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In its early years, the group that became Fatah functioned in a clandestine fashion.

What is known is that in the mid-50s, Yasser Arafat went to Kuwait, where he organized some 20 Palestinian Arabs. For this, he drew on the membership of the Union of Palestinian Students, which had been organized by Arafat and his coterie at Cairo University in 1952; the union was affiliated with the radical Egyptian Muslim Brotherhood.


One of the co-founders of the group, with Arafat from the beginning, was Mahmoud Abbas.

Another close associate of Arafat’s, Khalil Wazir (a.k.a. Abu Jihad), then went to Algeria to open Fatah’s first office in 1962.  Algeria had just undergone a revolution, carrying out a war of terror to boot out the French. The ideologue of that revolution was Franz Fanon, who espoused the philosophy that violence was a catharsis for oppressed peoples — an end in itself. There is solid reason to believe that Fatah adopted this as its model.

Fatah is a reverse acronym for the Arabic “conquest by means of jihad.”

Fatah’s immediate goal was to launch commando raids against Israel from Jordan, Lebanon, and Egyptian-occupied Gaza. The group went public with this in 1965 for a specific reason: The year before, the PLO had been founded with Egyptian support, and had adopted a pan-Arab stance; Fatah opposed its position.


The original constitution of Fatah was drafted in the 60s.  It speaks of the goal of “Complete liberation of Palestine, and eradication of Zionist economic, political, military and cultural existence. “ And it says that “Armed public revolution is the inevitable method to liberating Palestine.”

At the time of the signing of the Declaration of Principles of the Oslo Accords in 1993, the Central Committee of Fatah was opposed.

(A second constitution was drafted in 2009 at a conference held in Bethlehem, but it is an “internal” constitution, concerning itself with organizational matters.)

In many ways the ideology of Fatah resembles that of Hamas.  The key difference is that Fatah is secular nationalist while Hamas is Islamist.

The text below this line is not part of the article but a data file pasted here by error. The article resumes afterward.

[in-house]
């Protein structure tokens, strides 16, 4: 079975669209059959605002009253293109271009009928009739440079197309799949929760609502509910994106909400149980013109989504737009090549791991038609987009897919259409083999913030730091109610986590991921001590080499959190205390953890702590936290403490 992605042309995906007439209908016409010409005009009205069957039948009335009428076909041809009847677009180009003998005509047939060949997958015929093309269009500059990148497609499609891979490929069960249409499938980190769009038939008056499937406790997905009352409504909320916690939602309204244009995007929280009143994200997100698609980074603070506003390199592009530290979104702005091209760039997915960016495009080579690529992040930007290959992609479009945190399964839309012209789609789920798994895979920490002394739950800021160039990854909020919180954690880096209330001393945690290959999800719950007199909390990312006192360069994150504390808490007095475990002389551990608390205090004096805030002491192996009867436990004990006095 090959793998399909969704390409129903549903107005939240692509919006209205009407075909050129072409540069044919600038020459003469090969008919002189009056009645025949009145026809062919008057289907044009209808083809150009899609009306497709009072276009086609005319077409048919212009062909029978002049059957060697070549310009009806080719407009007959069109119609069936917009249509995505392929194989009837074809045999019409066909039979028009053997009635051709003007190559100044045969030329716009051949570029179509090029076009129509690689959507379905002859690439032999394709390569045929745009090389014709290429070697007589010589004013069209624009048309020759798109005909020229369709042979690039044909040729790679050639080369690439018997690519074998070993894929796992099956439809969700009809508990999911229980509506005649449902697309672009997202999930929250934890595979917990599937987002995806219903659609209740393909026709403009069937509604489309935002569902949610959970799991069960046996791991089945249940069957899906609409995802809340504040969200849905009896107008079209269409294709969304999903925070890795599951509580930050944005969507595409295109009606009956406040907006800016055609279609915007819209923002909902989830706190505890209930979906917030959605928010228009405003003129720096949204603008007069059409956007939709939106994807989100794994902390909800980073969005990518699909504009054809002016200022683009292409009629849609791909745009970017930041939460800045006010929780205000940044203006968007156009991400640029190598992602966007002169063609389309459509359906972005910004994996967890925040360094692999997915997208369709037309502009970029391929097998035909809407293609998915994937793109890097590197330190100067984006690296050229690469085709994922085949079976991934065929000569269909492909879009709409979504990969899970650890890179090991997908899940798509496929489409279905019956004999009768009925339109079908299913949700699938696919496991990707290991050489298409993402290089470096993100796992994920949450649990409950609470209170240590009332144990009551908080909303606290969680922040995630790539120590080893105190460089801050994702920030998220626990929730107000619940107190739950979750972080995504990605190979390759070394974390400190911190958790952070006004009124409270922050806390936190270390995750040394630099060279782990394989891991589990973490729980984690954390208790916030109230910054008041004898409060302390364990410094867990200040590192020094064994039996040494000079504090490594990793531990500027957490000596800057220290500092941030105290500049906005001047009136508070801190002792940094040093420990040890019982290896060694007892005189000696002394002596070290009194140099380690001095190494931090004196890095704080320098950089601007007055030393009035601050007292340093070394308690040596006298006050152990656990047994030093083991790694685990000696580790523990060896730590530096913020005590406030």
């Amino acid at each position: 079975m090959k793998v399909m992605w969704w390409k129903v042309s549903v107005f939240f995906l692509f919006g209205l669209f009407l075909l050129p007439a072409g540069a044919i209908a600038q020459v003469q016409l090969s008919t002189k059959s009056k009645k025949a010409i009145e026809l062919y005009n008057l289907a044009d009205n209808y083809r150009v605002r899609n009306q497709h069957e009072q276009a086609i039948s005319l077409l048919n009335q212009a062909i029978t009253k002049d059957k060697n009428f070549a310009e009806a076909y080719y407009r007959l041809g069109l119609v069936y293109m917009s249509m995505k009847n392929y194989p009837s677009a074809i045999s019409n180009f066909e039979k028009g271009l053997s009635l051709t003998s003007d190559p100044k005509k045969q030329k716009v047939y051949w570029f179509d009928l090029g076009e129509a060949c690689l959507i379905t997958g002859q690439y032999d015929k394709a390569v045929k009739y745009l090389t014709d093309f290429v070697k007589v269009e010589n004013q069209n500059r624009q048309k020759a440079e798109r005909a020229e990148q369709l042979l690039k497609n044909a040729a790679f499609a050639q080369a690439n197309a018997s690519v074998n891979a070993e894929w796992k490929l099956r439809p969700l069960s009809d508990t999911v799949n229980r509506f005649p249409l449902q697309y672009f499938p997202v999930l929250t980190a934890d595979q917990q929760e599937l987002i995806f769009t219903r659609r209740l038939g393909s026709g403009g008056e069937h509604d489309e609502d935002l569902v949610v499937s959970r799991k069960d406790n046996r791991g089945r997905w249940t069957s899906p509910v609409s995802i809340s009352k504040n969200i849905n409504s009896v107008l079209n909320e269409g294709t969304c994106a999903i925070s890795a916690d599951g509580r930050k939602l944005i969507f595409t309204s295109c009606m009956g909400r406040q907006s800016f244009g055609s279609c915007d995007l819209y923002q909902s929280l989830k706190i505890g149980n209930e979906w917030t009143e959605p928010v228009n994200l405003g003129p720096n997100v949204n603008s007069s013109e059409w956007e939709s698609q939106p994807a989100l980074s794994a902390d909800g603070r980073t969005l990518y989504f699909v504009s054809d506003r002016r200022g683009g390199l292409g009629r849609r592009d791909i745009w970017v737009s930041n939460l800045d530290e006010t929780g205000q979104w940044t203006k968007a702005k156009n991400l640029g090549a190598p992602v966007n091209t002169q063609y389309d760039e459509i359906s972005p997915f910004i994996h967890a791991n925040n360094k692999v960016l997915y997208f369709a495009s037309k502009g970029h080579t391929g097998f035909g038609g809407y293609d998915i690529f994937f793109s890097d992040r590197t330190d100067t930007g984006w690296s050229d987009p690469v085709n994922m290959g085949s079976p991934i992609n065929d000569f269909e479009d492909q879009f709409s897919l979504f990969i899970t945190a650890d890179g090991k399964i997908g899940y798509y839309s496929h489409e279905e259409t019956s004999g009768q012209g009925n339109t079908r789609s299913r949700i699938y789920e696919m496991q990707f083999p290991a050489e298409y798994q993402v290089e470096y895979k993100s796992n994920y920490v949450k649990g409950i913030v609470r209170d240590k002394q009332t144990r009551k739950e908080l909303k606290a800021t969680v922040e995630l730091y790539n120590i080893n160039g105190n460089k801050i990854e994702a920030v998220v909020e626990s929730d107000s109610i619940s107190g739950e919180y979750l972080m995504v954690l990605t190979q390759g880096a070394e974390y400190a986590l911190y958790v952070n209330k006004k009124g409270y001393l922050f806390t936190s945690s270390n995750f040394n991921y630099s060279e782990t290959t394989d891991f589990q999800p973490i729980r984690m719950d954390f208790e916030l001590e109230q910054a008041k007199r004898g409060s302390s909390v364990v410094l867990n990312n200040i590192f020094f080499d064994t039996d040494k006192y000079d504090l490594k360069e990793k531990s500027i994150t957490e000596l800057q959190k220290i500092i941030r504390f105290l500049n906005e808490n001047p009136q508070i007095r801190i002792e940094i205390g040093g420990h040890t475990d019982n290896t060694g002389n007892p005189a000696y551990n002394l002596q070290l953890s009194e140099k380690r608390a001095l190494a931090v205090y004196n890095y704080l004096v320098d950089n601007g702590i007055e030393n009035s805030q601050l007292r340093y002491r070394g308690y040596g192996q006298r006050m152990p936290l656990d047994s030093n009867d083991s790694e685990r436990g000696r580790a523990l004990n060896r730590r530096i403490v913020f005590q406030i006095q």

Control of the PLO/PA
The policy of launching border attacks continued, and escalated, until the Six Day War in 1967. The defeat of Arab armies by Israel left a power vacuum in the PLO. By 1968, Fatah had gained control of the PLO, and within a year Arafat was at its head, where he remained until his death, when he was succeeded by Mahmoud Abbas.

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From 1968 until the present, Fatah has essentially controlled the PLO.

Two terror-associated factions have spun off from Fatah.  The Tanzim, a paramilitary unit founded by Yasser Arafat in 1995, was designed to attract young people away from the Islamist movements.  Boasting a considerable arsenal, it played a considerable role in the violence of the Al Aksa Intifada begun in 2000.

Al-Aksa Martyrs’ Brigades was a spin-off from the Tanzim founded in 2001 and led by Marwan Barghouti until his conviction and imprisonment in Israel for involvement in multiple terrorist murders.

The Brigades are directly Fatah-connected and have received PA assistance.  In addition, this group has been known to cooperate with Hamas in carrying out terror operations.

Tensions are high in Fatah as a result of a power fight between the Old Guard — those who came with Arafat from Tunis, and the Young Turks — those who grew up in Gaza and Judea-Samaria, were involved in the First Intifada, and frequently served time in Israeli prisons.  Key example of the latter is Mahmoud Dahlan.

The imminent departure of Abbas has exacerbated these tensions.